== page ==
1. Methods

Have you used any special tools? Were there any obstacles on your way to collect the data? Everything related to gathering the ground for your research, all tools and equipment are presented in this section. From reading it the audience should understand that you did your best to apply as many resources to study the topic in depth. 

  1. Results

This section contains your observations, results of survey analysis, and any other explanations you can provide. It is a section that presents results but it is not a conclusion. So, mind the difference between the two. It does not sum up the whole paper. 

  1. Discussion

In the discussion section, you are supposed to prioritize all the observations and interpretations you made and match them with the research questions. Show the logical connection between the interpretation you provide and its relevance to the research questions. Your ultimate goal is to persuade the reader that your findings satisfy the hypothesis. 

  1. Conclusion

At the stage of conclusions, write down the essential discoveries you paper made, avoid retelling the whole process again. You want to show the reader how your overall aim was achieved with small steps. Emphasize the importance of your paper for future studies. 

Writing preferences

People have different preferences in terms of writing. Think about the approach that will work best for you. For example here are two examples of writing preferences. 

Planning writers tend to have a highly structured approach to writing and if this is your approach you may find the following tips helpful.

  • Under each chapter heading define a series of sections
  • Break these into subsections and keep breaking these down until you are almost at the paragraph level
  • You can now work methodically through this set of short sections
  • Check completed sections or chapters agree with your plan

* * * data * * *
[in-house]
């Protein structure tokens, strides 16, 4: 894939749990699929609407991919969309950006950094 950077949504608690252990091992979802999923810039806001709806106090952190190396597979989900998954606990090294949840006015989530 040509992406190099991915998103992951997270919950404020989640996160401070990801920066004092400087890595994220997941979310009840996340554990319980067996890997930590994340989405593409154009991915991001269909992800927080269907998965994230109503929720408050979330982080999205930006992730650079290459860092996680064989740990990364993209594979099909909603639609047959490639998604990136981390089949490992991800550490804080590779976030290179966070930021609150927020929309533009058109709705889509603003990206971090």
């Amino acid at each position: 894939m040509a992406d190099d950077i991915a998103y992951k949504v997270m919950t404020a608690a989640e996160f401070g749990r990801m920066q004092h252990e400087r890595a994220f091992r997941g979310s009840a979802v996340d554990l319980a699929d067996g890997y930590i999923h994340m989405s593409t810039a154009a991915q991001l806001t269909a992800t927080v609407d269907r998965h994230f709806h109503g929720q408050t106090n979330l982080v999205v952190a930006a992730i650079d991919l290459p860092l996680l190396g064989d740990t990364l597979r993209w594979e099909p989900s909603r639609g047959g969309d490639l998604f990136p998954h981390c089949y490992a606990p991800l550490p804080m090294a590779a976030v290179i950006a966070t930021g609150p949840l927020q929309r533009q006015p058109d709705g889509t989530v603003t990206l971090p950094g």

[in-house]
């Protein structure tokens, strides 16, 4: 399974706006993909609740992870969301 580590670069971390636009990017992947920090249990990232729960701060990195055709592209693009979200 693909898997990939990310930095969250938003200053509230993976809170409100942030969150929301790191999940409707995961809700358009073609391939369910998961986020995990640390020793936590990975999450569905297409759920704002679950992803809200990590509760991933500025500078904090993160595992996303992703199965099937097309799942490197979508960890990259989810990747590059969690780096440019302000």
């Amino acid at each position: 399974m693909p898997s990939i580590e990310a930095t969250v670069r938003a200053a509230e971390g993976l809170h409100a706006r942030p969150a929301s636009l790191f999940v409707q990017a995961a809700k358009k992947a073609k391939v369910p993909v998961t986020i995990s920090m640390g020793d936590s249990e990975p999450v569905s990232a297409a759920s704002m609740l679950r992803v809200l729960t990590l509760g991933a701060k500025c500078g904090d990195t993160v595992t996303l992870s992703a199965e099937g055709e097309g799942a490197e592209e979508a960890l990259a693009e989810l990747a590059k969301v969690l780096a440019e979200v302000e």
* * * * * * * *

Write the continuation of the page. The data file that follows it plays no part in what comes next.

Generative writers prefer to get ideas down on paper and then organise them afterwards. If this approach suits you try the following approach.

  • Choose a chapter and just start typing
  • Then you need to do some work to impose a structure
  • Summarise each paragraph as a bullet point
  • Use this summary to gain an overview of the structure
  • Re-order the writing and strengthen the structure by adding subheadings and revising what you have written to make the argument clearer

Reviewing your structure

As your research and writing develop you will want to revise and rework your structure. Try to review this on a regular basis and amend plans for future chapters as you become more aware of what the thesis must contain.

To sum up

It seems that academic requirements provide strict requirements for the structure of the thesis and it is obvious that the introduction goes in the beginning and conclusion in the end. By thesis structure one means the content and arrangement of the ideas in every section. Moreover, get ready not to get it right from the first time, since it is hard to foresee how the research will turn out to be. If you are struggling with structuring your ideas, try to consult an expert thesis writer regarding your topic. You will be surprised how much time and effort it can save you.